A Perth baby has spent more than a year suffering up to 50 seizures a day, but doctors still don’t know why.
Zavier Elward was born perfectly healthy and stayed that way for six months, until his mum Shaileen noticed something wasn’t right.
Her little boy, who at the time could already crawl and feed himself, began to stare off into the distance and disengage, in a way that terrified his parents.
Perth baby Zavier Elward was healthy until he was six-months-old but soon began suffering seizures before he was diagnosed with West Syndrome
‘His brain is not coping’: His hearbroken mother Shaileen Roberts said
When Zavier’s parents took him to the hospital, he stopped breathing and was having up to fifty seizures a day, one almost every half an hour
‘He was doing these really weird movements, like just looking up into the distance and his mouth was slowly twitching, sort of like he was smiling,’ mum Shaileen Roberts told Seven News.
Shaileen, and Zavier’s dad Harley Elward took their little boy to the hospital but things got even worse.
He stopped breathing and was having up to fifty seizures a day, one almost every half an hour. As the seizures increased in both severity and duration, little Zavier was placed in an induced coma.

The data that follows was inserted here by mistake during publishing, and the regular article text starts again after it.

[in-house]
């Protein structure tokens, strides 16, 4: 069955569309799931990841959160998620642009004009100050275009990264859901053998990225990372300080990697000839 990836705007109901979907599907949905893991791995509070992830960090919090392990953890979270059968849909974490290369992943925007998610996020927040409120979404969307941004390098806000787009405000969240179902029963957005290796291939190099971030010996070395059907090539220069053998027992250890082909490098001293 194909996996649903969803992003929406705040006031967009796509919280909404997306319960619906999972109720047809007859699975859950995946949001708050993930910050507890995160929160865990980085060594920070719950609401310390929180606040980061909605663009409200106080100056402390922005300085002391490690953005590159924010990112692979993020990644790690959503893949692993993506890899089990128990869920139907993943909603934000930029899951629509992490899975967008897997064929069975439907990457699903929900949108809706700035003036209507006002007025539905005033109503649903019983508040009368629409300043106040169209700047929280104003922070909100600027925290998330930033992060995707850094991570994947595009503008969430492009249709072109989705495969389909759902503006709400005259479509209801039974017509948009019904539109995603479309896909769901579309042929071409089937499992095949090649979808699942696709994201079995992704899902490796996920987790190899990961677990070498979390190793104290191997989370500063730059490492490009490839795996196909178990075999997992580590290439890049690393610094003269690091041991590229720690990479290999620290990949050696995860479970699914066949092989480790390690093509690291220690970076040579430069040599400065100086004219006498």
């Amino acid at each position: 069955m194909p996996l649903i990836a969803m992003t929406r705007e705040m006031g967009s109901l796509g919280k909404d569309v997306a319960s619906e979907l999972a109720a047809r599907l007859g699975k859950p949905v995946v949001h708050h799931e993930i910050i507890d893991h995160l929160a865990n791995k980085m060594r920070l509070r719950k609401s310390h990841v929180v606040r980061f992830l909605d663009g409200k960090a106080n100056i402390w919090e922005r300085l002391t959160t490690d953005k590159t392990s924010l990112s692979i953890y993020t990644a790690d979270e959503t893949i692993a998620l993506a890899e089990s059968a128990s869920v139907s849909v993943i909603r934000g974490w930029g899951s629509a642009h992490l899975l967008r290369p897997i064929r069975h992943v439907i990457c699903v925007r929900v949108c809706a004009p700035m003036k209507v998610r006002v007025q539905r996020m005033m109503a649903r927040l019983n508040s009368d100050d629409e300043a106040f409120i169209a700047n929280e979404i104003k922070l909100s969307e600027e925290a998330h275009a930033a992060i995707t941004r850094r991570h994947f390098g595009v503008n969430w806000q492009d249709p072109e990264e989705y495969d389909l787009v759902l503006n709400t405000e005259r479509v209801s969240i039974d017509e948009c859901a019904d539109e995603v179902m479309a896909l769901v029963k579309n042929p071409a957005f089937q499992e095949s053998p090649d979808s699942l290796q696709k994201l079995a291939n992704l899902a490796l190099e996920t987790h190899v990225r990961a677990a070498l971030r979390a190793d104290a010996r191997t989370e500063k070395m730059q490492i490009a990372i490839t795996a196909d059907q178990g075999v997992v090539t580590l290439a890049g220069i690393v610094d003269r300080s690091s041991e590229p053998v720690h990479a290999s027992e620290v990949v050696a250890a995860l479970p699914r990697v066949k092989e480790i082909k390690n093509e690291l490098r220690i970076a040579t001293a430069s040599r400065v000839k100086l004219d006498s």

What followed for his parents was four agonising days of increased seizures, blood tests and scans before they finally received a diagnosis: Infantile Spasms, also known as West Syndrome.
Despite the certainty brought with the diagnosis, it’s now been a year and unlike most children with West’s Zavier’s seizures haven’t begun to subside.
Although his medication is still on a trial and error basis, it is costing his parents almost $1500 a fortnight.
‘We want to see him walking, talking, playing with other kids’: Zavier’s dad Harley said of his hopes for his little boy’s future
In response, a GoFundMe has been set up to help relieve the young family of any additional financial pressure.
The cocktail of medication he takes daily, along with the effects of the seizures have caused Zavier to have a visual and auditory processing disorder, physical development delay and severe epilepsy.
But Harley and Shaileen are far from giving up on their little boy.
‘We want to see him walking, talking, playing with other kids,’ Harley said to Seven.
‘Just normal kid things.’